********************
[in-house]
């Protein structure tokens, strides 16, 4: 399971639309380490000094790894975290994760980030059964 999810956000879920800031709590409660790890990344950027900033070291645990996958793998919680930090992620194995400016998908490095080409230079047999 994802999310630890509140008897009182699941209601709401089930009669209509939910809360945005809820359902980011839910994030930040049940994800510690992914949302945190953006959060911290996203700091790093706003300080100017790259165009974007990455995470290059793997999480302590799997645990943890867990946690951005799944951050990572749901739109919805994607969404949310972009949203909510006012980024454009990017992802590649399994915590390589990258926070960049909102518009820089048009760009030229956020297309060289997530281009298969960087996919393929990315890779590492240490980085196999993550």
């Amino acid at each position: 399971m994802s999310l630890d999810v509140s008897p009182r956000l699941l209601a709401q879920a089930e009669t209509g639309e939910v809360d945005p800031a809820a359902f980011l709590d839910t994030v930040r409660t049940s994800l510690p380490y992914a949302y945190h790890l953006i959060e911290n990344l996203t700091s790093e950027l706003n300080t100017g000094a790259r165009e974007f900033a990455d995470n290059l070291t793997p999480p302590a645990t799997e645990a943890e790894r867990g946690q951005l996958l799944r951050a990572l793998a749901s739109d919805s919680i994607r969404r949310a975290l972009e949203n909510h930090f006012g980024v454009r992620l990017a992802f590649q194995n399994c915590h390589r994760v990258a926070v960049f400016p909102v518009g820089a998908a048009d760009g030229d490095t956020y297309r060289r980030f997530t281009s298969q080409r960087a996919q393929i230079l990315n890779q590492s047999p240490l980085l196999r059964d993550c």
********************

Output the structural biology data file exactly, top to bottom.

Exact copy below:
[in-house]
């Protein structure tokens, strides 16, 4: 399971639309380490000094790894975290994760980030059964 999810956000879920800031709590409660790890990344950027900033070291645990996958793998919680930090992620194995400016998908490095080409230079047999 994802999310630890509140008897009182699941209601709401089930009669209509939910809360945005809820359902980011839910994030930040049940994800510690992914949302945190953006959060911290996203700091790093706003300080100017790259165009974007990455995470290059793997999480302590799997645990943890867990946690951005799944951050990572749901739109919805994607969404949310972009949203909510006012980024454009990017992802590649399994915590390589990258926070960049909102518009820089048009760009030229956020297309060289997530281009298969960087996919393929990315890779590492240490980085196999993550």
């Amino acid at each position: 399971m994802s999310l630890d999810v509140s008897p009182r956000l699941l209601a709401q879920a089930e009669t209509g639309e939910v809360d945005p800031a809820a359902f980011l709590d839910t994030v930040r409660t049940s994800l510690p380490y992914a949302y945190h790890l953006i959060e911290n990344l996203t700091s790093e950027l706003n300080t100017g000094a790259r165009e974007f900033a990455d995470n290059l070291t793997p999480p302590a645990t799997e645990a943890e790894r867990g946690q951005l996958l799944r951050a990572l793998a749901s739109d919805s919680i994607r969404r949310a975290l972009e949203n909510h930090f006012g980024v454009r992620l990017a992802f590649q194995n399994c915590h390589r994760v990258a926070v960049f400016p909102v518009g820089a998908a048009d760009g030229d490095t956020y297309r060289r980030f997530t281009s298969q080409r960087a996919q393929i230079l990315n890779q590492s047999p240490l980085l196999r059964d993550c």